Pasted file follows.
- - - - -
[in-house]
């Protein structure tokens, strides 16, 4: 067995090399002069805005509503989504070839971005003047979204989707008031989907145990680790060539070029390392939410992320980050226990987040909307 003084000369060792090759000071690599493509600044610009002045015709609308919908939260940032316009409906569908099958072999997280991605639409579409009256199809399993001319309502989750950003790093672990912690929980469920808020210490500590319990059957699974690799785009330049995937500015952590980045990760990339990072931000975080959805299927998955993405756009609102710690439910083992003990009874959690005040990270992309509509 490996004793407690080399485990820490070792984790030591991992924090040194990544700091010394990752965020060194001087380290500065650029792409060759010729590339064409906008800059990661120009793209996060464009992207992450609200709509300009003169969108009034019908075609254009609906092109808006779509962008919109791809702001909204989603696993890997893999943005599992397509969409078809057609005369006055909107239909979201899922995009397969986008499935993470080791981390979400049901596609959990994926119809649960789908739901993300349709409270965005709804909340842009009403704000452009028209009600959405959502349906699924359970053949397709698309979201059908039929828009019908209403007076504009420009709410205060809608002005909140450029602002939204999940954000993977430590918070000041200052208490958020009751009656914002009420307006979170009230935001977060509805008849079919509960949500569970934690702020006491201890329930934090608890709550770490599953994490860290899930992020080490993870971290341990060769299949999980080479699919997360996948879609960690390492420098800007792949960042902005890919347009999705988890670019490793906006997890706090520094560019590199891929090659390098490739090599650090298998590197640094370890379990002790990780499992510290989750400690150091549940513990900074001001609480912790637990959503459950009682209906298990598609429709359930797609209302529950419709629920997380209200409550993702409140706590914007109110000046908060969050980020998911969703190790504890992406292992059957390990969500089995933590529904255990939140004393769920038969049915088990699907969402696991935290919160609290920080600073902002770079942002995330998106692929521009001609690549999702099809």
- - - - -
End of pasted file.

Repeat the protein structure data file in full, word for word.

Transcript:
[in-house]
């Protein structure tokens, strides 16, 4: 067995090399002069805005509503989504070839971005003047979204989707008031989907145990680790060539070029390392939410992320980050226990987040909307 003084000369060792090759000071690599493509600044610009002045015709609308919908939260940032316009409906569908099958072999997280991605639409579409009256199809399993001319309502989750950003790093672990912690929980469920808020210490500590319990059957699974690799785009330049995937500015952590980045990760990339990072931000975080959805299927998955993405756009609102710690439910083992003990009874959690005040990270992309509509 490996004793407690080399485990820490070792984790030591991992924090040194990544700091010394990752965020060194001087380290500065650029792409060759010729590339064409906008800059990661120009793209996060464009992207992450609200709509300009003169969108009034019908075609254009609906092109808006779509962008919109791809702001909204989603696993890997893999943005599992397509969409078809057609005369006055909107239909979201899922995009397969986008499935993470080791981390979400049901596609959990994926119809649960789908739901993300349709409270965005709804909340842009009403704000452009028209009600959405959502349906699924359970053949397709698309979201059908039929828009019908209403007076504009420009709410205060809608002005909140450029602002939204999940954000993977430590918070000041200052208490958020009751009656914002009420307006979170009230935001977060509805008849079919509960949500569970934690702020006491201890329930934090608890709550770490599953994490860290899930992020080490993870971290341990060769299949999980080479699919997360996948879609960690390492420098800007792949960042902005890919347009999705988890670019490793906006997890706090520094560019590199891929090659390098490739090599650090298998590197640094370890379990002790990780499992510290989750400690150091549940513990900074001001609480912790637990959503459950009682209906298990598609429709359930797609209302529950419709629920997380209200409550993702409140706590914007109110000046908060969050980020998911969703190790504890992406292992059957390990969500089995933590529904255990939140004393769920038969049915088990699907969402696991935290919160609290920080600073902002770079942002995330998106692929521009001609690549999702099809």